You know when a group of hemostatic agents have enough different names to put a CIA agent to shame, they are seriously cheap to create. Some of the products within this group include Helistat, Helitene, Ultrawrap, Avitene Ultrawrap, Instat, Avitene, EndoAvitene, Avitene Flour, and Avitene Ultrafoam. (Image is of Avitene Flour taken from Bristal Healthcare which is a distributor of these products http://www.bristalhealthcare.com/avitene_63.html)
These products are made from cows. No. Rubbing a cow on your wound doesn't work either.
These products come in various forms: sponges (Aviten Ultrawrap, Aviten Ultrawrap, Helistat), pads (Instat), fluffy white powders (Instat powder, Helitene, and Avitene Flour), and nonwoven compressed sheets (EndoAvitene, Avitene).
Microfibrillar collagens (MFC) work by increasing the surface area for platelets to react upon. Platelets are blood cell fragments that are involved in clotting. Hemostatsis occurs within 2 to 5 minutes. It doesn't swell and is absorbed within 8 weeks.
Because MFCs work through platelet clotting, these are not effective in patients who have thrombocytopenias. On the other hand, it works exceptionally well in patients with normal platelets even under massive amounts of heparin.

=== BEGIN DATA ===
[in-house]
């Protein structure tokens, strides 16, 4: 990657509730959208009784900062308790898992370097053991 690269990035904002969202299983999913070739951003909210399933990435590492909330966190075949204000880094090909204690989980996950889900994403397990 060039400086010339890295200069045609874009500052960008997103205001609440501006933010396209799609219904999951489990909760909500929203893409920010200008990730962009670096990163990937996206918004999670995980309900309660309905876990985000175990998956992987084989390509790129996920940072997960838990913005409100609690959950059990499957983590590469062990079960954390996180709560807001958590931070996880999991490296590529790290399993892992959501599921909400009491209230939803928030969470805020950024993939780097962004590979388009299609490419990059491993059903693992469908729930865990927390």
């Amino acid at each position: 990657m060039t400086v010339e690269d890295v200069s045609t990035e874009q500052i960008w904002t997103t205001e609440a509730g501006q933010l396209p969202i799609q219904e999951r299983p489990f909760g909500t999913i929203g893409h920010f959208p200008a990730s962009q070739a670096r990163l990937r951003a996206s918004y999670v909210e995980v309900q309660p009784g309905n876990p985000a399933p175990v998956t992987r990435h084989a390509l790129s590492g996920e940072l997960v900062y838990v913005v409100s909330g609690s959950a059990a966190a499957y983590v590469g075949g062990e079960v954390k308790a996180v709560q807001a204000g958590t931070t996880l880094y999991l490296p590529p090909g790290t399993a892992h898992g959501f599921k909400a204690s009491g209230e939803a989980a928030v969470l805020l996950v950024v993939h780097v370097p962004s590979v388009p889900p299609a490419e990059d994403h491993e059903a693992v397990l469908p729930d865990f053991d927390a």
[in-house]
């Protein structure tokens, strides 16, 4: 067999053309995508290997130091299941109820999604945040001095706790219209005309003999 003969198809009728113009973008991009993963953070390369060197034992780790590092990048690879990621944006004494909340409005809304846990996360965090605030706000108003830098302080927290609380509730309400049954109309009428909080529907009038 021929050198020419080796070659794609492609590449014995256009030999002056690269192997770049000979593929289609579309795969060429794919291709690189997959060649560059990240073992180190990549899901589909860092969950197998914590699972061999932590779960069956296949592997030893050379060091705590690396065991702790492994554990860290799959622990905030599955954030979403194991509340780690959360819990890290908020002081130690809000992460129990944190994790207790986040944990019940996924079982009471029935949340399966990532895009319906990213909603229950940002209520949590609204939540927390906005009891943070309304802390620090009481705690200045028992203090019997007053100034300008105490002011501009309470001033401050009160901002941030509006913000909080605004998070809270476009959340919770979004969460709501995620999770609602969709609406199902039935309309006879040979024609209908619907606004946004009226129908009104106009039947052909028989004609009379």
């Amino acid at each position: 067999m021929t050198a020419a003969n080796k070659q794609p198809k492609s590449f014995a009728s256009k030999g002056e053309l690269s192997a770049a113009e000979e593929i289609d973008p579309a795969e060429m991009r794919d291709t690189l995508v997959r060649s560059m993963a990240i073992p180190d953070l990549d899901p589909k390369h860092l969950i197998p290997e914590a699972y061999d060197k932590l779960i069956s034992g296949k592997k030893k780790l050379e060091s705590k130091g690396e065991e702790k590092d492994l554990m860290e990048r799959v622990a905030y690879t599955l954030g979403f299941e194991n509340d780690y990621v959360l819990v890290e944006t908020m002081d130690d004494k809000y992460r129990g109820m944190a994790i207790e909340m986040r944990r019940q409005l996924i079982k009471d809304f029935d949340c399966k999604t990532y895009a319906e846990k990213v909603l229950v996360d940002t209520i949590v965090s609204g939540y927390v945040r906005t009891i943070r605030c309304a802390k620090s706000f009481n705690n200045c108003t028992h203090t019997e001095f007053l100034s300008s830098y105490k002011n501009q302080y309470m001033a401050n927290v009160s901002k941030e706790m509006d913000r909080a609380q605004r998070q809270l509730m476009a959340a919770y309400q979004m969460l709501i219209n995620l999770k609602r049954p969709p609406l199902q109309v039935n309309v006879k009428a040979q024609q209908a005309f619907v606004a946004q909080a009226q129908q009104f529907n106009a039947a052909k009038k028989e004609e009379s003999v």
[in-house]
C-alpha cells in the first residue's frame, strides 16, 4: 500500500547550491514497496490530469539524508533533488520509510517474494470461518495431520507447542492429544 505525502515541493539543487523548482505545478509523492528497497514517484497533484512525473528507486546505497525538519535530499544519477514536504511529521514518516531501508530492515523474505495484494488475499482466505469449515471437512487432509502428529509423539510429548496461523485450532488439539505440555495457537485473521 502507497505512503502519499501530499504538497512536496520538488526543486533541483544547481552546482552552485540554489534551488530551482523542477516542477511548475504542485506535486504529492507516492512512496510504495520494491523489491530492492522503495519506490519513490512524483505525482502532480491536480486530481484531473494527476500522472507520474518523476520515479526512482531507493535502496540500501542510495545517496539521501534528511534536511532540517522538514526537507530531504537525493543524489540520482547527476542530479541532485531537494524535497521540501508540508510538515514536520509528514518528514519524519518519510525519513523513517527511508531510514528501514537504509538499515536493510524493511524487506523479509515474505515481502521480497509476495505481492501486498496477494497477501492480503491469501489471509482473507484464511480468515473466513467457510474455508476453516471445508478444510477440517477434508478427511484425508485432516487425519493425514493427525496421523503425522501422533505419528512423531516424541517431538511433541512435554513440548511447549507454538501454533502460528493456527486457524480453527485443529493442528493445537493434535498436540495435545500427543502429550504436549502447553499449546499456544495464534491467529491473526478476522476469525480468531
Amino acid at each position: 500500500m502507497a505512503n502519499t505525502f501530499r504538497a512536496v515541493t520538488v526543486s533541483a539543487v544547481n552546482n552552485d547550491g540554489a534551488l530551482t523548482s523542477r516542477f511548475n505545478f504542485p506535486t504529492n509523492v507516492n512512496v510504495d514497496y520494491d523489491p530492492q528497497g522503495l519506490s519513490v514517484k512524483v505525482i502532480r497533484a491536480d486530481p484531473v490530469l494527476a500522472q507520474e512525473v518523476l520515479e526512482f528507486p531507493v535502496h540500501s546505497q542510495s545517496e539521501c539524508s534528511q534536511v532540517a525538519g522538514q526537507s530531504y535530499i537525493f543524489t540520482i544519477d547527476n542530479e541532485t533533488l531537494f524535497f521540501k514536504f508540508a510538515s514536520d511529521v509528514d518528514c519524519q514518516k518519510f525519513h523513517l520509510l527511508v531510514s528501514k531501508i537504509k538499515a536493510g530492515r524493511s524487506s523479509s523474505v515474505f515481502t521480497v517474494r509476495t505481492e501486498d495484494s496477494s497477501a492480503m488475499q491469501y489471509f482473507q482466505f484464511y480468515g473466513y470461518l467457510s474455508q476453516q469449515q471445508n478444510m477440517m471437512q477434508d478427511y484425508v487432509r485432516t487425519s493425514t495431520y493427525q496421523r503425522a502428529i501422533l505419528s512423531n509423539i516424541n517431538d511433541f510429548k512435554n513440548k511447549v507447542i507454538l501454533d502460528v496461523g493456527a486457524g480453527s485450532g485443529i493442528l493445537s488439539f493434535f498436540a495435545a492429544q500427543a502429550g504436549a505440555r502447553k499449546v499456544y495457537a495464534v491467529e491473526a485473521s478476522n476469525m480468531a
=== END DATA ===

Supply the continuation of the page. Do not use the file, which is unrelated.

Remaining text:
Other facts: MFC is most successful in treating a large oozing bleed. It sticks to gloves, so it should be applied with DRY surgical instruments. Also, remove excess MFC from the wound site because it binds to nerves and dermatome surfaces causing pain and numbness.
Companies that manufacture these products include: Davol (Avitene Flour, Avitene, EndoAvitene, Aviten Ultrawrap and Ultrafoam), Integra Inc. (Helitene and Helistat), and Ethicon Inc. (Instat).
Morals of the story: Keep all hemostatic agents away from nerves. Keep your hands out of bloody holes. And don't use expanding hemostatic agents on your hemorrhoids.
Have a nice day!
This is Christine your friendly neighborhood medical blogger signing off. TTFN!